Here’s the breakdown:
Wondering what I will be doing with those half cans of ingredients? I love being creative with extra ingredients that I have in the fridge. I think this will turn into a burrito bowl.
Adding more plant-based proteins into a healthy diet, like chickpeas, can reduce the risk of heart disease. Chickpeas are a versatile legume in the kitchen and with a few simple ingredients, you’ll get hooked on these Lemon Parsley Chickpeas! I’m on a total chickpea kick lately. These lemon parsley chickpeas, hummus, and Banza pasta.. I can’t get enough.
Did you know.. Chickpeas, also called Garbanzo Beans, are the most widely consumed legume in the world?Chickpeas are a great balance of carbohydrates, protein, and fiber. With the new USDA guidelines, along with many other beneficial improvements now encourages healthy eating patterns to include:
A variety of protein foods, including seafood, lean meats and poultry, eggs, legumes such as beans and peas, soy products, and nuts and seeds.
The typical American diet is so “meat-based” when it comes to the protein food group. Adding variety of plant-based protein is beneficial for many reasons including it’s high fiber content, providing adequate protein for growth and repair, and low in saturated fat which can reduce the risk of heart disease.
Chickpeas are a great plant-based protein to start incorporating into a healthy diet!
Nothing is better than coming inside from a cold winter day and warming up with a hearty bowl of soup. Making soup from scratch is by far better than the canned stuff. Canned soups are packed with a ton of sodium. The recommended intake of sodium is < 2,400 mg per day. In some soups thats 75% of your sodium intake right there!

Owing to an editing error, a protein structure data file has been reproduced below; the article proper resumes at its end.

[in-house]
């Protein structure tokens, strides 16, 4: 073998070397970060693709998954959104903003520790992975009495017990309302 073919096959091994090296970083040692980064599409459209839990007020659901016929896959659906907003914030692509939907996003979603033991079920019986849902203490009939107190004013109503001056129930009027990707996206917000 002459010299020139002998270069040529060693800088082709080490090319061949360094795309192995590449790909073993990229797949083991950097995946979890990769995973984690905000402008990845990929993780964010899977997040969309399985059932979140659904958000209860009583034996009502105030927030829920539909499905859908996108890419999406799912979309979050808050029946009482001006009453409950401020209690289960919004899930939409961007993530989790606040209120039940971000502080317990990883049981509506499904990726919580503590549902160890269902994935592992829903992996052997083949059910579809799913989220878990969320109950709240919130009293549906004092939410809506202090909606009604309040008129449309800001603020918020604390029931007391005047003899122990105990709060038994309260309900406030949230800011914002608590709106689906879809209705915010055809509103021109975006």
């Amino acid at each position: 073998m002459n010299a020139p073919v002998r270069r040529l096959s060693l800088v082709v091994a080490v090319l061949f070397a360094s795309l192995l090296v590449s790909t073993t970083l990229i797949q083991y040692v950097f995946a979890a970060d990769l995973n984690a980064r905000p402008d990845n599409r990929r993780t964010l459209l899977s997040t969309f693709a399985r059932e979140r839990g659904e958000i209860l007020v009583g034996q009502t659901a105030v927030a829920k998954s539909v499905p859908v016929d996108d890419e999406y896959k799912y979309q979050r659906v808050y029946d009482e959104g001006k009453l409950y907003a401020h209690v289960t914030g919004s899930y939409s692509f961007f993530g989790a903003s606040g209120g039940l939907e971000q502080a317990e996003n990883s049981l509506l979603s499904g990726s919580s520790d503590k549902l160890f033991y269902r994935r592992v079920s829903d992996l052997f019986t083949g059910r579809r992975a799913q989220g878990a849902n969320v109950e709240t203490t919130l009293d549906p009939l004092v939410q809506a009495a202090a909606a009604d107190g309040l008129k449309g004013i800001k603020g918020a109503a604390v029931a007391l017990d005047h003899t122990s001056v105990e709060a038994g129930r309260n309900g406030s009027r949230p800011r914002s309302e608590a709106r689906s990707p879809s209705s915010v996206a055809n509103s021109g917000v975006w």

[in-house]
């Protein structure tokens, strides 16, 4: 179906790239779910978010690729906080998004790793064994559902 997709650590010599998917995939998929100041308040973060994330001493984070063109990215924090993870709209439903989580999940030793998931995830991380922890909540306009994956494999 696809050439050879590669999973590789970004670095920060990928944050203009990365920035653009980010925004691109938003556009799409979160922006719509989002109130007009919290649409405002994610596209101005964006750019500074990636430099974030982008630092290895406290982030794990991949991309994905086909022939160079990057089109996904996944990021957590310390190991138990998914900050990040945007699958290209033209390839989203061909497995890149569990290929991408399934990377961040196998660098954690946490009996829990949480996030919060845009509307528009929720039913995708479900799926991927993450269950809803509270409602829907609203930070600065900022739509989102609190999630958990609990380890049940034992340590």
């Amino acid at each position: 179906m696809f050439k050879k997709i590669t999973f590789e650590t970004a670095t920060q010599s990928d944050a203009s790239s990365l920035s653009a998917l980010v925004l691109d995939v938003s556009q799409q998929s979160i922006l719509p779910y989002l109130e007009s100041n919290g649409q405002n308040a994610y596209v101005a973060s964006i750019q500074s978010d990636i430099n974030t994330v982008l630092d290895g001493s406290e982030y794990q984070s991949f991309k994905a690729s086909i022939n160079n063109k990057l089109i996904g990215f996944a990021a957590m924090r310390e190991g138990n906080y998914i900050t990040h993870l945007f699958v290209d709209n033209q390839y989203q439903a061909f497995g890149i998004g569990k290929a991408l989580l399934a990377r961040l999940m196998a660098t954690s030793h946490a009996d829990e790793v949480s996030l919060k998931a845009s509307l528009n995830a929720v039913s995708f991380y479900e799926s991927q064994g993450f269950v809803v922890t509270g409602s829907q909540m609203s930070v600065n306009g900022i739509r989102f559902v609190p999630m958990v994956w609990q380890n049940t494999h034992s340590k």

Making homemade soup is simple. Plus, if you make a big batch you can freeze half and bring it back out later in the winter season. Stick to the broth based soups with tons of vegetables for fewer calories and for a nutrient dense meal.
Hearty Vegetable Soup
Makes 12 servings
Ingredients: 4 strips bacon, diced 3 carrots, peeled and chopped into a small dice 4 celery stalks, chopped into a small dice 5 garlic cloves, finely chopped 2 medium red onions, chopped Salt and pepper 1 cup cremini mushrooms, sliced 3/4 cup sundried tomatoes, sliced 2 quarts low sodium vegetable stock
2 quarts water 3 cups kale, roughly chopped 1 lb whole-wheat ditalini pasta 1 (15 oz) can chickpeas
1. In a large stock pot over add the bacon and cook until crispy. Add the carrots, celery, garlic, and onions to the pot, season with salt and pepper, and cook until the veggies are tender, 7-8 minutes more.
2. Add the mushrooms, sundried tomatoes, and cook for another 2 minutes.
3. Add the stock and water to the pot, and bring up to a boil.
4. Add the kale, pasta, and chickpeas to the soup pot, and cook until the pasta is al dente. Season the soup with salt and pepper to taste.
5. Ladle the soup into shallow bowls.
(nutrition facts based on calorie count)